Aaaaanyway, onto here at home and our little patch of paradise.

We've had a mixed bag of weather over the last couple of weeks - sunshine, showers, wind, hail! - which in the most part for our sowing and growing has helped bring on things which have been planted outside as well as those in the poly tunnel. I can't believe how different it looks. The first photo is me planting up the dwarf beans on May 9th and then today which is just about five weeks after that!



There are still trays and pots of things waiting to be potted on and planted inside and out.



These include more dwarf beans and peas, cabbages, PSB and peppers.

In the outside beds and tyres edibles including the courgettes, sweetcorn and broccoli are all coming along nicely, as are most of the potatoes.  



I've chosen not to make public the Heath Robinson-esque netted frame I have over the broccoli! 

We've been eating lots of salad leaves and had our first radishes this week. 



The carrots are looking healthy although Wednesday was meant to be the June day for last sowing but the weather was not too clever then, or for the rest of the week it seems, but hope to get those in by the weekend. (Not bothering with a photo as not too clear.) Recent new sowings have included radishes, khol rabi, marigolds, chives and garlic chives, parlsey plus two varieties of basil. I've planted out caulis, an established khol rabi I was given and potted on peppers.


In the poly tunnel I've been pinching out the tomatoes in the mornings, supposed to be the best time to do it, and there are flowers on the four biggest plants; I have some nettle feed soaking so when I sieve that next week I'll feed them with it, will need a mask for that! 


The peas, even though they're a dwarf variety, need supporting so held them up with some hazel sticks. The third and final kale plant has been put in as well as an aubergine; the whole of the poly tunnel is coming on really well and I just can't wait to see how it looks at the end of this month.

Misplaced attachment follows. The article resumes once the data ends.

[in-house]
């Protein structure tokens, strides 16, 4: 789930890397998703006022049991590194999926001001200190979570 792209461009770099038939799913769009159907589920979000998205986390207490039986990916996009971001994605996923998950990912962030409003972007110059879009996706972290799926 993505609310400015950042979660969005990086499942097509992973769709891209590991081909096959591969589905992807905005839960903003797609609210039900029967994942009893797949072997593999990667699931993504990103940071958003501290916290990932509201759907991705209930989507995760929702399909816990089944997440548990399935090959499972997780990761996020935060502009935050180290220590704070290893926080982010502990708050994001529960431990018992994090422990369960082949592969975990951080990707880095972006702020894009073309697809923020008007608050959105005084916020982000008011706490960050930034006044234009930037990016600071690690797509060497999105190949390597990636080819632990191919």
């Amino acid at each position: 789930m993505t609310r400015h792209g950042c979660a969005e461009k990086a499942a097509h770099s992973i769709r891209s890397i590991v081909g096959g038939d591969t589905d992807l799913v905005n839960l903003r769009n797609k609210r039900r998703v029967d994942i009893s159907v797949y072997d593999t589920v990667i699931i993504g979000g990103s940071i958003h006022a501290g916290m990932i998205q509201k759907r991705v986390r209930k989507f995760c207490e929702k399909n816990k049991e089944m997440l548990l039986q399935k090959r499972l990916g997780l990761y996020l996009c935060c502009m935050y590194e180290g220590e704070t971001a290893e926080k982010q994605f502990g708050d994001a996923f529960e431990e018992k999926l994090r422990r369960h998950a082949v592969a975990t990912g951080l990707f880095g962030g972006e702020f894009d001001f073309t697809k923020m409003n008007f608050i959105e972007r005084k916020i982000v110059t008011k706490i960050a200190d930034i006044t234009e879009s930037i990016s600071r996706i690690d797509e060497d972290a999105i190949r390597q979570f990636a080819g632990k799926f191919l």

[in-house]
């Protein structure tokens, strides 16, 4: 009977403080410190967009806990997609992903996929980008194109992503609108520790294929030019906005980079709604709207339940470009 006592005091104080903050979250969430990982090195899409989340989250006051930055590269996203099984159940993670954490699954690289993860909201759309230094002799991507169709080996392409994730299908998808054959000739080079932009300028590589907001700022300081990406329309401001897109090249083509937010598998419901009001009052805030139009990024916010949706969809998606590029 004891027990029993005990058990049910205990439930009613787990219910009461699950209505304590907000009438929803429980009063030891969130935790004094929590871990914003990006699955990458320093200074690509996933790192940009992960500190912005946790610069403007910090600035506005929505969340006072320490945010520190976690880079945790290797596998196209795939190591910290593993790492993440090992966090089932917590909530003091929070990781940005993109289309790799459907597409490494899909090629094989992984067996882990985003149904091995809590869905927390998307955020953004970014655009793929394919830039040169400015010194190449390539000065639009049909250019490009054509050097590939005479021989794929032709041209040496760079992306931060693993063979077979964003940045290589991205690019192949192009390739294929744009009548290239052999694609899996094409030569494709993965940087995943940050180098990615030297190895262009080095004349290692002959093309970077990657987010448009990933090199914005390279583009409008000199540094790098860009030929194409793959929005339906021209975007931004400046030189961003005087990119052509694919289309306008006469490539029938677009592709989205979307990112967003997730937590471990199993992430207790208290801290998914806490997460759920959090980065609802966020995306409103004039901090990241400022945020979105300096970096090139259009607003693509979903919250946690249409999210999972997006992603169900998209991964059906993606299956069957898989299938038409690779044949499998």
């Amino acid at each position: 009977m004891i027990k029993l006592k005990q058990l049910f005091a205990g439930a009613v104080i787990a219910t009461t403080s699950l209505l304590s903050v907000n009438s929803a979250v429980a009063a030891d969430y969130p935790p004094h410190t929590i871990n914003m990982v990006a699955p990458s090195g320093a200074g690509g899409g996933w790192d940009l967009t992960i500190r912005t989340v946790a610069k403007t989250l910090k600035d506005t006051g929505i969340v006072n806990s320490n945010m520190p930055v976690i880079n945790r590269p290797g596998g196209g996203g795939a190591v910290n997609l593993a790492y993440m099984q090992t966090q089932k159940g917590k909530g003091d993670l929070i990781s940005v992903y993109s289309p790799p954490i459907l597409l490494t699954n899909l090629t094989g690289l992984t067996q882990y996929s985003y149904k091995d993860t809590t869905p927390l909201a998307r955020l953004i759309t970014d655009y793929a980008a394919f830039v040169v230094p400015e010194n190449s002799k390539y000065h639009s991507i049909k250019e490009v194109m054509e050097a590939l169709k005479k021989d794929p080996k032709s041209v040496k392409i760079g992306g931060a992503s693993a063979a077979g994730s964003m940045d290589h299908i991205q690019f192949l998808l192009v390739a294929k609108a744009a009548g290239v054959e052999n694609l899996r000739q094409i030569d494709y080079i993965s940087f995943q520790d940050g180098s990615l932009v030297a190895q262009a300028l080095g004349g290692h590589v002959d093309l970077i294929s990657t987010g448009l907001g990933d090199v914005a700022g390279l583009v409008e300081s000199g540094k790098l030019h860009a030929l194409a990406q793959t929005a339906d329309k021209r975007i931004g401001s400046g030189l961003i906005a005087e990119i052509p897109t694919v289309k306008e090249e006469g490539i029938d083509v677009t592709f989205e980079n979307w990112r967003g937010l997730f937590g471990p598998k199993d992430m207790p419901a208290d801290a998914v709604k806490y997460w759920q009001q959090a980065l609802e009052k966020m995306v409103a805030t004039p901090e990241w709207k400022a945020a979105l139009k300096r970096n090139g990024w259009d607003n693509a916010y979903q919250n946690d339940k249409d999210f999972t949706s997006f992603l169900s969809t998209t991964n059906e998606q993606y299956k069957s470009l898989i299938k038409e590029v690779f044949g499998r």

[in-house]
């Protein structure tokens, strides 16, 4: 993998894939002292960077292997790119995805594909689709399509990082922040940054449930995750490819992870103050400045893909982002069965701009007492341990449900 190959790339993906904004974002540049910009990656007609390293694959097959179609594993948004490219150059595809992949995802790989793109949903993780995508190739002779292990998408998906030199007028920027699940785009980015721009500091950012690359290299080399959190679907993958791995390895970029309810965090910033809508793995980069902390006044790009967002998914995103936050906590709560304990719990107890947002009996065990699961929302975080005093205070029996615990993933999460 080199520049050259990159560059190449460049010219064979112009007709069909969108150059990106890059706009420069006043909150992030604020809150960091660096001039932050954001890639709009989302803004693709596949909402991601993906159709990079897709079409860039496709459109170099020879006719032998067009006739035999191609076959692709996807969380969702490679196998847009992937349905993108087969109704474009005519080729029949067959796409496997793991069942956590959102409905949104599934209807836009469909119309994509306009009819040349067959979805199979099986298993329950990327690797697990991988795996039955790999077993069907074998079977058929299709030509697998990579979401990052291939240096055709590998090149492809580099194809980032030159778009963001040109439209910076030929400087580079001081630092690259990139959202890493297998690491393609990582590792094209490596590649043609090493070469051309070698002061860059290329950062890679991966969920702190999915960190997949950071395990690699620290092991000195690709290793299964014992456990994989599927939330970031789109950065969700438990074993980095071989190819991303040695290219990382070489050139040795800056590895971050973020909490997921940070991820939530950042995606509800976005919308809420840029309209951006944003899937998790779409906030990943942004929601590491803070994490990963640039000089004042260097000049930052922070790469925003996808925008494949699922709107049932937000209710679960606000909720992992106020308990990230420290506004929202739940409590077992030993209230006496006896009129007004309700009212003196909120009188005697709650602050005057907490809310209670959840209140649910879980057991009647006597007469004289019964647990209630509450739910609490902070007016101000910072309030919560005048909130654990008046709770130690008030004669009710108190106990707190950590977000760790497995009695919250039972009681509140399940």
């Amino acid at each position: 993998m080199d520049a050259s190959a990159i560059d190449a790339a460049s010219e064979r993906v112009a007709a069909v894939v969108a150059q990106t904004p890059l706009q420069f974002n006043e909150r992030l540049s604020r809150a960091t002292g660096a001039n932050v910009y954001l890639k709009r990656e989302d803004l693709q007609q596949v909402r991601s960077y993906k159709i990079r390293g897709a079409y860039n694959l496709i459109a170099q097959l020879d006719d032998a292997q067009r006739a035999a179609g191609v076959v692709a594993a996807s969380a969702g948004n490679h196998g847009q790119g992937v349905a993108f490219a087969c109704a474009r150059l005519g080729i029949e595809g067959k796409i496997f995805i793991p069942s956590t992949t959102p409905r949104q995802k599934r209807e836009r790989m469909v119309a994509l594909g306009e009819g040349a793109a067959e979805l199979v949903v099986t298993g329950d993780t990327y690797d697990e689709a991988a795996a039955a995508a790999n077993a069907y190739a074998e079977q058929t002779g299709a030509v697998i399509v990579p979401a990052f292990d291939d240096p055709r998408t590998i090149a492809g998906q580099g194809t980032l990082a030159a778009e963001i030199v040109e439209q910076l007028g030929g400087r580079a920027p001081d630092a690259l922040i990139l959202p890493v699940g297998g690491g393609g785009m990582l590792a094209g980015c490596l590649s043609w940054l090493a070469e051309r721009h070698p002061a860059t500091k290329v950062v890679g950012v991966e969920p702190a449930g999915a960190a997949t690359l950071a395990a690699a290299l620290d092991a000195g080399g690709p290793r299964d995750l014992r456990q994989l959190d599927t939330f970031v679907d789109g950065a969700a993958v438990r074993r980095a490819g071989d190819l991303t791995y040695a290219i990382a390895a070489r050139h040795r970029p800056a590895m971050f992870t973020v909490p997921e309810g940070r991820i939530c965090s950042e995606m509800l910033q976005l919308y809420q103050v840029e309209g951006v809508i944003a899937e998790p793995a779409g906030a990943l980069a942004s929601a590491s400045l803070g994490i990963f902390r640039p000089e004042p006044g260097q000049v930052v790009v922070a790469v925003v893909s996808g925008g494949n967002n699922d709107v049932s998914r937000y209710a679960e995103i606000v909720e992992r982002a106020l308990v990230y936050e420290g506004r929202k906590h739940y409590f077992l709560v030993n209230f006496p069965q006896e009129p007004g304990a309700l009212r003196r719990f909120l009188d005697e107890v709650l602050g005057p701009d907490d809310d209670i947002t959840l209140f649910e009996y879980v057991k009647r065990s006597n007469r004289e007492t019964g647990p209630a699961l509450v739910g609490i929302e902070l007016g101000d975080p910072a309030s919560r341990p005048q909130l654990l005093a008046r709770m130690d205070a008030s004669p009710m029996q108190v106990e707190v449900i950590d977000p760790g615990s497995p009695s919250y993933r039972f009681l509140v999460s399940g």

The onions are so close to coming up; 


needed to use one the other day, the top of which had completely fallen over. Can't wait to get the cabbage in here but need to sort our some netting to keep off the retched cabbage whites!

At the weekend we unfortunately lost the smallest of the orphan lambs we've been looking after. To be honest it was not right or well from the start, struggled to take any milk, had an issue with its back and front legs, seemed to have a couple of fits towards the end and we even think it may have been brain damaged. He spent his last hours, luckily, laying in the sun with the sound of the chooks in the back ground and drifted off to somewhere without pain we hope.

Today a lovely thing happened. I met a friend who lives about 20 minutes away from me; she was going to Tregaron to fetch a prescription so we socially distanced and had a lovely chat! She brought me some PSB and perpetual spinach - love that - which is now in the bed with the cauli,

and I swapped with a Jerusalem artichoke! 

I just HAVE to show you the fig tree now it has been in the poly tunnel a few weeks. I'm sooo chuffed it's doing this well!


So, I hope you have enjoyed my ramblings, but more importantly that you are all keeping well and safe but seeing family and friends when it is safe to do so. 

Bye for now, Lou.xx